12 Western self that inscribes it to validate its subordination. Thus, she calls for a rethinking of the Other as a “tr ace-structure” or “efface ment in disclosure” ( A Critique 310) to preserve the critical edge of radical alterity, a crucial point which I will take up later. As part of her efforts to demonstrate “how deconstruction can serve reading,” Spivak zeroes in on the figure of the native informant in A Critique of Postcolonial Reason This marginal figure, which has been invoked and foreclosed in the Western production of knowledge, notably in German Enlightenment philosophy, she notes, is both needed and foreclosed in the writings of three major Enlightenment thinkers: Kant, Hegel and Marx. In Kant, the New Hollanders (the Australian Aboriginal) and the inhabitants of Tierra del Fue go are needed and foreclosed in the thought process of the philosopher of reason contemplati ng the “final cause” of men’s existence. In Hegel, India and other Oriental countries are invoked a nd excluded to facilitate the teleological movement of the Spirit from the East to the West where it ultimately gains “selfknowledge” in World History. In Marx, the co ncept of Asiatic Mode of Production is needed and foreclosed as Marx wrestled with the question of difference against the “normative” concept of capital ist mode of production. From Spivak’s standpoint, that the figure of the native informant briefly appears in different forms and then is bypassed in the three German philosophers’ texts points to the teleological thought in their texts and thus exposes the Eurocentrism in their reason s and their “complicity ” in perpetuating the culture of Western imperialis m and its exclusionary logic.1 Furthermore, the critique of the foreclosure of the Aboriginal as Dina al-Kassim notes, also offers an account of “our 1 Even though Marx can be faulted for his Eurocentrism and foreclosing of the women from the working class in the earlier development of capitalism, as some have argued, his sustained critique of the capitalist mode of production with in-inbuilt internal contradictions and crises remains a valuable source for understanding the globalizing system.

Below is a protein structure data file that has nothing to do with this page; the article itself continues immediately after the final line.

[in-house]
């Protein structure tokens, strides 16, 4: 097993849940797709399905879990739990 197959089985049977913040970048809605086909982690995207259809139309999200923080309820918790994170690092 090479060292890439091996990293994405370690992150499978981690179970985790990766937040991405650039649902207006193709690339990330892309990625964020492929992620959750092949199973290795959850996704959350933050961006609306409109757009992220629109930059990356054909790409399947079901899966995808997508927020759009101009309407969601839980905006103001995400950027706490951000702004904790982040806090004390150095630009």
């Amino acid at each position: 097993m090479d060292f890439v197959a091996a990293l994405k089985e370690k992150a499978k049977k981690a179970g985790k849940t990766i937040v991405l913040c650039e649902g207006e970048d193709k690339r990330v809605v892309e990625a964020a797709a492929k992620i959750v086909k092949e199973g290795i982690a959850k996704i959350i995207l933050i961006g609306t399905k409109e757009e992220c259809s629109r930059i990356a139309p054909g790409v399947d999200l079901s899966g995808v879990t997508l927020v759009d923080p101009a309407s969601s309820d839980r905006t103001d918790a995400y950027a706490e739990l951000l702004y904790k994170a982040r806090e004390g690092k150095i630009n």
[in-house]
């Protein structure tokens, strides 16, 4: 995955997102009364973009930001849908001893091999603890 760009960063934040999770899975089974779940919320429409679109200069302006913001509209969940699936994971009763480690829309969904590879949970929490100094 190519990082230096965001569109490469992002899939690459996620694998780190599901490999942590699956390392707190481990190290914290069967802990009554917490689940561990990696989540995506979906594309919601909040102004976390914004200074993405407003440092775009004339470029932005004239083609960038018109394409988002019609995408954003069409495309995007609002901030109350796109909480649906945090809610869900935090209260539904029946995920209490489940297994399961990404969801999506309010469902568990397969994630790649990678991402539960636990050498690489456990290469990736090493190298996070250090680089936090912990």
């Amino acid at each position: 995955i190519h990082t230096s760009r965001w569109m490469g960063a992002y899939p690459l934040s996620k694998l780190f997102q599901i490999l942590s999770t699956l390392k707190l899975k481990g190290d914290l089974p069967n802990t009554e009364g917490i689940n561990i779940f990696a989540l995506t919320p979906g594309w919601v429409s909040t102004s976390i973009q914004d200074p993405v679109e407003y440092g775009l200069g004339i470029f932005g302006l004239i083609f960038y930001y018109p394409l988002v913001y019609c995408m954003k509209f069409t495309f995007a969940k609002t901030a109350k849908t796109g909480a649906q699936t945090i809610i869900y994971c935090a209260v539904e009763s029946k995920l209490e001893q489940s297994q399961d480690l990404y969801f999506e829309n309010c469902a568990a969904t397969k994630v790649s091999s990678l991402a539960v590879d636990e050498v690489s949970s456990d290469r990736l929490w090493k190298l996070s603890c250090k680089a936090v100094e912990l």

PAGE 21

13 complicity with the exclusionary logic that s ubtends it,” resulting from the fact that we are “inescapably situated with in” the domain of reason and th e institutions that legitimize it (172). Kassim’s comment only highlights the difficulties or dilemmas of critiquing some of the assumptions of the Enlightenment by using the same conceptual tools that enabled them in the first place. Neverthe less, acknowledging one’s own complicity with the logic of exclusion makes one more vigilant to the foreclosure a nd marginalization of the Others in both discourse and society. In her reading of Kant’s The Critique of Judgment Spivak demonstrates how the figure of the native informant operates in Ka nt’s philosophical system by reading two critical “anthropological moments” in the text One deals with the Kantian notion of the sublime, the feeling that the forces of natu re excite from cultured European man, and the other with his teleological reas oning of man’s existence. In “Analytic of the Sublime,” Kant describes the feeling of the sublime as “a feeling of pain, aris ing from the want of the accordance between the aesthetical es timation of magnitude formed by the Imagination and the estimation of the same formed by Reason” (119). He goes on to say that the feeling of the sublim e at the same time includes an excited pleasure, “arising from the correspondence with rational Ideals of this very judgment of the inadequacy of our greatest faculty of Sense.” A few pages la ter, Kant points out th at for “the uneducated man” who has not developed moral ideas a nd has not been prepared by culture, the sublime is being (mis)interpreted as “the terrible” (130). From Kant’s remarks on the sublime and the terrible, Spivak uncovers the figure of the “uneducated man” who reads the sublime as the terrible as a result of ha ving not been initiated into culture (12-13). Although the uneducated in Kant often refer to the child, the poor and the woman, Spivak

PAGE 22